Normally we interview volunteers from different OSM communities around the world, but today our focus is a bit different. We had the chance to chat with Brian Prangle and Rob Nickerson about the British OpenStreetMap community’s tradition of quarterly projects, specifically the first project of this year which was to map all schools in the country. Is the idea of targeted projects an effective tool to motivate mappers? Is this a model other communities around the world can emulate?
BTW - regular blog readers may recall that we had the pleasure of interviewing Brian a few months back about Mappa Mercia.
1. Who are you and what do you do? What got you into OpenStreetMap?
Brian: I’ve been mapping with OSM since 2007, concentrating on the West Midlands and specifically on listed buildings and public artwork. I helped organise SotM 2013 in Birmingham. Why did I start? Lost in the sands of time, I’m afraid.
Rob: I joined OpenStreetMap several years later in February, 2011. Initially focusing on mapping footpaths I attended my first Mappa Mercia meeting during the following winter. Mappa Mercia started in July 2006 initially as the Midlands User Group. The idea of the group was, and still is, to focus the efforts of local OpenStreetMap contributors under a single banner to help increase local participation. We meet every month touring the wider West Midlands during the summer and recovering in our regular Birmingham jaunt during the Winter.
2. What was the idea behind the quarterly project? Why focus on schools? How did it go?
Brian: We (i.e mappamercia) wanted to try national quarterly projects to build more of a community where effort could be concentrated in a more co-ordinated way. We wanted something to try and recapture something of the buzz of the early days, and to show that although the map might look complete, there’s still a lot of basic stuff to do. Quarterly because we felt weekly or monthly projects really didn’t give enough time to build any momentum; or indeed to reach out to organisations that might benefit or contribute. Three months gives folk enough time to concentrate on their personal mapping goals but at the same time devote a little extra to something they might not necessarily feel familiar with. It also gives those with some talent as developers time to create some tools specific to the project. Schools as a subject was just plucked out of the air - we had tried four previous subject without too much traction (un-named roads, delivery (which became postboxes), visitor attractions, and nature reserves.
3. What were the main lessons learned? What worked well and what could be done better in the future?
You’ll be surprised both with how poor some of OSM’s data is (we were amazed at how poor our schools data was) and how people will self-organize and build momentum (our schools project took off like a rocket, with one initiative leading to another, mainly in the development of tools to measure progress).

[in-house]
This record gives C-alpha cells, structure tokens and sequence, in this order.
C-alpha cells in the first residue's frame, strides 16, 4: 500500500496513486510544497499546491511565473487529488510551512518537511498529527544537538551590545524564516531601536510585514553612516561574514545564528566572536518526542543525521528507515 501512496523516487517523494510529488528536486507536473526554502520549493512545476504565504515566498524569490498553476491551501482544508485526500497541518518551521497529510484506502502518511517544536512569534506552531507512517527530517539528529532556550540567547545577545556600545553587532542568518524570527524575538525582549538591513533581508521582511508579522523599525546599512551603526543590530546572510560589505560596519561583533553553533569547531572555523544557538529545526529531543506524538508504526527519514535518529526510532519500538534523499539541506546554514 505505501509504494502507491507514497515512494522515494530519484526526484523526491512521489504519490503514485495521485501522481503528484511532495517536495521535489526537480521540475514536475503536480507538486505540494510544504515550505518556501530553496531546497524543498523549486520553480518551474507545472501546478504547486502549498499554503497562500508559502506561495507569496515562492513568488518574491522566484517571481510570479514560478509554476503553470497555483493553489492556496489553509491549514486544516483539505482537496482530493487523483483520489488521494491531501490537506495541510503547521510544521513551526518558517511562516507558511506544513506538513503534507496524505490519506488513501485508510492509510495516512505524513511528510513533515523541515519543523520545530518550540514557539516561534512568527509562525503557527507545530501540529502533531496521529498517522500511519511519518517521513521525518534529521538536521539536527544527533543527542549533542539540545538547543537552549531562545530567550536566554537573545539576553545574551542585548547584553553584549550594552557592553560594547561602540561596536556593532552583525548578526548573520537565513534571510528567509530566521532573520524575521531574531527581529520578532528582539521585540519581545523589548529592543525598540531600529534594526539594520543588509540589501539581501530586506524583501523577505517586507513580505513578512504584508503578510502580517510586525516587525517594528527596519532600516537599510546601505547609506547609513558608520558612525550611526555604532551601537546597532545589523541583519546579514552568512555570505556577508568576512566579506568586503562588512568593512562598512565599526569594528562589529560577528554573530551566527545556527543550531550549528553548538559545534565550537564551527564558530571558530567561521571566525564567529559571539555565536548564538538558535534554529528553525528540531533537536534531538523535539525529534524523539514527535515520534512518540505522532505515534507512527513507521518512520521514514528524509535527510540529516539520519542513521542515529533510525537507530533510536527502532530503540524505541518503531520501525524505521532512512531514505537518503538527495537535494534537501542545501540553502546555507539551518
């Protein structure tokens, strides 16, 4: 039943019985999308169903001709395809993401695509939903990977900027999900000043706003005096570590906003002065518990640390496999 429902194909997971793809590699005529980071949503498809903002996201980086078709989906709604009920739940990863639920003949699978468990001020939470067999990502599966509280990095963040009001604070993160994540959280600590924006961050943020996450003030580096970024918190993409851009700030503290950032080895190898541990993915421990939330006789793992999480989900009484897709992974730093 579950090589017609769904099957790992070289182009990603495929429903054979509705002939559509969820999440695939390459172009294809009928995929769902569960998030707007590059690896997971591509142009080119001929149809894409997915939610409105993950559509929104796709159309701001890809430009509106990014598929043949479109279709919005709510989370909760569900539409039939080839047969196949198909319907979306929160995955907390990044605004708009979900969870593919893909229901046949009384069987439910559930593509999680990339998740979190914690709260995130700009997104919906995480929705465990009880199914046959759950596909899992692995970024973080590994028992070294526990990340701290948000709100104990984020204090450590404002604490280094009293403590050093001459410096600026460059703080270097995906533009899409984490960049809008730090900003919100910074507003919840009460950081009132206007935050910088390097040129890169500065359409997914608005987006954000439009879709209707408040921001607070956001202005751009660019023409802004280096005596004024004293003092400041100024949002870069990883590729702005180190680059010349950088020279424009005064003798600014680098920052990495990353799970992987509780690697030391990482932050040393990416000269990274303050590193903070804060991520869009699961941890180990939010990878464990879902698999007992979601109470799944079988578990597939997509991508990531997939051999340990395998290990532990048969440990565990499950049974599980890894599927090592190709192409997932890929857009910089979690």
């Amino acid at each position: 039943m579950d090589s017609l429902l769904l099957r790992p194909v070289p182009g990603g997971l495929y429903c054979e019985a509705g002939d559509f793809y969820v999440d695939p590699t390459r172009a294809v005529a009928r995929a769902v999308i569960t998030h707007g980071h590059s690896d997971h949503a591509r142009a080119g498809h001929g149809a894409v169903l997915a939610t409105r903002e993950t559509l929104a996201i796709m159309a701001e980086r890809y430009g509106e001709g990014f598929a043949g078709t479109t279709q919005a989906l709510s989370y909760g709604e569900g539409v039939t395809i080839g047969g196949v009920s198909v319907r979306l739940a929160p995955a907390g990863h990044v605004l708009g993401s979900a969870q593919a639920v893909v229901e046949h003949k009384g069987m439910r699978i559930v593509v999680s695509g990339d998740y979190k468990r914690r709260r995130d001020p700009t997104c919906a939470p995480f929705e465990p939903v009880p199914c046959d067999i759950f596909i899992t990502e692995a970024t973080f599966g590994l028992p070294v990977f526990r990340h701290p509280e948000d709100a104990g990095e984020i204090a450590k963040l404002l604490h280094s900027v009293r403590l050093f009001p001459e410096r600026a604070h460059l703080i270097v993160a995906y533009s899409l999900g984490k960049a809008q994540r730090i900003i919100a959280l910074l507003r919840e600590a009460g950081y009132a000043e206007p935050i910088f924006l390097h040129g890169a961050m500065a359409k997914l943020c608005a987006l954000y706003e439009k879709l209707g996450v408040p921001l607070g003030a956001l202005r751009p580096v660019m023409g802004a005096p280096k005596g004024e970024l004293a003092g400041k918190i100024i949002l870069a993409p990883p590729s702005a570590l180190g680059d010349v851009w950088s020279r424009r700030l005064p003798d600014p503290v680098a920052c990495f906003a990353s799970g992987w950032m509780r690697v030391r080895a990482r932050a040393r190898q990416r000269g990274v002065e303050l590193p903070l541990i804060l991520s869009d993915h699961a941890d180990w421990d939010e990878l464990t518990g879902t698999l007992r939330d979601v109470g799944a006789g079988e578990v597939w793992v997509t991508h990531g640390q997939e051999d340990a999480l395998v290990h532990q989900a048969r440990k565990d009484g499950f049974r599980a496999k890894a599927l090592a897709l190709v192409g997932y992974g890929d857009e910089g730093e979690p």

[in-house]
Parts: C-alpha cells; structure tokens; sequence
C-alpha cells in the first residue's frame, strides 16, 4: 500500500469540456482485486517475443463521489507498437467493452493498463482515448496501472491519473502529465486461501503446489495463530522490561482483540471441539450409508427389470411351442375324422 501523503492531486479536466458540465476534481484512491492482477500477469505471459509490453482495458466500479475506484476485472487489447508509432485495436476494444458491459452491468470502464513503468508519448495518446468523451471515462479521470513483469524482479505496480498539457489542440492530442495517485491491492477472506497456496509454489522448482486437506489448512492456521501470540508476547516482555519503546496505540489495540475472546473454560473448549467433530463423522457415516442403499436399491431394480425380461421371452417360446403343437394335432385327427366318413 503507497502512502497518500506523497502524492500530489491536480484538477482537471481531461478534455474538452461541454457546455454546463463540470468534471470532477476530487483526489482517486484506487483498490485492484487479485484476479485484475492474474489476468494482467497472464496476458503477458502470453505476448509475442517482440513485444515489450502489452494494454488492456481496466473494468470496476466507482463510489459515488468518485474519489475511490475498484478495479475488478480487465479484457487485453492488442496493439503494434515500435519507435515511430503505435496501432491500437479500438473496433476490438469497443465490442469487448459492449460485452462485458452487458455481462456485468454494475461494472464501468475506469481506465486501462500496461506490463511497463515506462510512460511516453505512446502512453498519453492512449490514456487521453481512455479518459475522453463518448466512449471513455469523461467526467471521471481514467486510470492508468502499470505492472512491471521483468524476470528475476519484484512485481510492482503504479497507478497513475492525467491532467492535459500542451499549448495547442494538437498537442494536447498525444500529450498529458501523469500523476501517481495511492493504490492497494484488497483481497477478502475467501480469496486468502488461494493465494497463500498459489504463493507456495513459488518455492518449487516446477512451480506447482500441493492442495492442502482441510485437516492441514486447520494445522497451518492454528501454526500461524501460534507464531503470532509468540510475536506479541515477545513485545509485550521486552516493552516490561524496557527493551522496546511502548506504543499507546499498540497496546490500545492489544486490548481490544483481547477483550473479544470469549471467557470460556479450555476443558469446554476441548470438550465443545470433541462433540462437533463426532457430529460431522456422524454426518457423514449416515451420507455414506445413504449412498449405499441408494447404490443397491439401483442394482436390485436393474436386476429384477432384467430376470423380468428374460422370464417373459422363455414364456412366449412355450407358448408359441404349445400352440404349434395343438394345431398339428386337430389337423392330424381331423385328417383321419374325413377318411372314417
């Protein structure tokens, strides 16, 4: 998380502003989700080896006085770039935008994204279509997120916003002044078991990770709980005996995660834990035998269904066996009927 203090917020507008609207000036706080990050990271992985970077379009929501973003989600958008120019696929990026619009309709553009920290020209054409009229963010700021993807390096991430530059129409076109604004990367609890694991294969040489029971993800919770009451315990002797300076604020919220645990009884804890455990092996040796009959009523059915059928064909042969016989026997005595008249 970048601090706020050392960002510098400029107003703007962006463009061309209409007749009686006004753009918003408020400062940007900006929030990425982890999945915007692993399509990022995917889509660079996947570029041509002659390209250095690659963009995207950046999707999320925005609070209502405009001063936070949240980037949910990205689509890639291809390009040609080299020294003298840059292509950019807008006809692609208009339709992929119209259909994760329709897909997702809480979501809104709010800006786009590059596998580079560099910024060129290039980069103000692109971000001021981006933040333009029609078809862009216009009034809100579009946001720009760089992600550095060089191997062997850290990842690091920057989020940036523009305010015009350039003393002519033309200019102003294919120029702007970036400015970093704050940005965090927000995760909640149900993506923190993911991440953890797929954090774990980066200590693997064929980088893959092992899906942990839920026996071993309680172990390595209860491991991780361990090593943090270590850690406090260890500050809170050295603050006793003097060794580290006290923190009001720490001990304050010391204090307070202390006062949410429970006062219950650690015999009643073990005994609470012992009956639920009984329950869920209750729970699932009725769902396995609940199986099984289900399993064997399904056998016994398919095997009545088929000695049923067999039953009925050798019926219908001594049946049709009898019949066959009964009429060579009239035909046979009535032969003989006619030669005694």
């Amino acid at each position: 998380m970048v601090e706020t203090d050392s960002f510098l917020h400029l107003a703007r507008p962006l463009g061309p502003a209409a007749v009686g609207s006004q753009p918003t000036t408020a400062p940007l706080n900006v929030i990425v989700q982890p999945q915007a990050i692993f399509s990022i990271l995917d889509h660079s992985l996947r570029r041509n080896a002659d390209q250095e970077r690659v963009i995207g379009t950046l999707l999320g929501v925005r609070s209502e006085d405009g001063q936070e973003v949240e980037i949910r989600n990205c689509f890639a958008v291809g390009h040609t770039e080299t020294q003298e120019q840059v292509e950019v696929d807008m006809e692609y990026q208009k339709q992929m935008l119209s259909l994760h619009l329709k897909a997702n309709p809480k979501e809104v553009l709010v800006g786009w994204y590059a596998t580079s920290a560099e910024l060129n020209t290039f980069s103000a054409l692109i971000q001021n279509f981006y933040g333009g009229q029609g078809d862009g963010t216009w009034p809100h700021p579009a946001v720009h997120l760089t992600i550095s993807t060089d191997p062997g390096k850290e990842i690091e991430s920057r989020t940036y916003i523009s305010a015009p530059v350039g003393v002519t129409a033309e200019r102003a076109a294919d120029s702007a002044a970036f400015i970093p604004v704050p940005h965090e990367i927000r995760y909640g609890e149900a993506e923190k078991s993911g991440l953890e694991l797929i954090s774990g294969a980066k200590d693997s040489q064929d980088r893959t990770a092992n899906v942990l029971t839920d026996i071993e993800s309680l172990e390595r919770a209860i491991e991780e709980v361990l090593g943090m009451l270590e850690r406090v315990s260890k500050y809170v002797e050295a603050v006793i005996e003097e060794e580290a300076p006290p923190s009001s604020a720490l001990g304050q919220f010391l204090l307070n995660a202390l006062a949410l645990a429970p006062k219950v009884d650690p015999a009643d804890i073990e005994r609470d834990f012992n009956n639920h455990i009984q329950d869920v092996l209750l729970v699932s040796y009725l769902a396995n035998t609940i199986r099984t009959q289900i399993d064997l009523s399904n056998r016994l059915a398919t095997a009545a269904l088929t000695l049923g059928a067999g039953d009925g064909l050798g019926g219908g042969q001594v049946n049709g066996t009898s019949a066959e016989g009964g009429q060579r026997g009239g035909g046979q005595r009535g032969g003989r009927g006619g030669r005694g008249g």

Projects where there is a known dataset that you can measure for completeness seem to work well as you can see progress. It also lends to a league table competitive spirit (debatable as to whether that is a motivator or not - for some it will be, for many probably discouraging).
Here’s a screenshot of the final rankings from Harry Wood’s “School edits” tracker:
Deciding on a project subject is a combination of discussion and analysing data coverage and quality. It’s also a good idea to choose something more suitable for armchair mapping in the winter months, and encourage more outdoor surveying for the summer months.
Maybe more discussion would get more buy-in and projects getting off to a quicker start, but again might detract from completing and existing project.
There’s nothing to stop you rolling over a project from one quarter to the next and there’s nothing to stop you revisiting a project, but beware the boredom and burden factor.
4. What types of quarterly projects do you envision for the future?
Brian: Absolutely no idea currently - open to ideas. But farms and water look like two interesting candidates. It always makes for a good discussion at pub meetings!
Rob: We’ve also discussed the idea of picking a geographical area rather than a thematic topic. OpenStreetMap is best where we have strong communities. The quarterly projects have highlighted both the well mapped areas but also those that need some attention. This can be seen, for example, in Robert Whittaker’s fantastic “OSM Schools Progress” tracker and is also a topic we discussed on the Mappa Mercia blog. Perhaps we could dedicate a winter’s quarterly project to remote mapping one of these under-represented regions.
5. Any final advice for other OSM communities around the world attempting this type of targeted effort?
I think the key thing is not to be too directive or too organised - mapping is meant to be fun! Keep it relaxed. Pick the subject and see what happens: you’ll be surprised at what folk will do unprompted. Some subjects will fall flat - don’t get disappointed. To get the most out of Quarterly Projects I guess you need lots of promotion and publicity both within and outside the OSM community of mappers.
Perhaps I’ll present a session at SotM!
Great stuff guys, congrats to you and all the UK volunteers. I’m sure a talk at SotM would be very well attended.
You can see all the Open Geo interviews here. If you are or know of someone we should interview, please get in touch, we’re always looking to promote people doing interesting things with open geo data.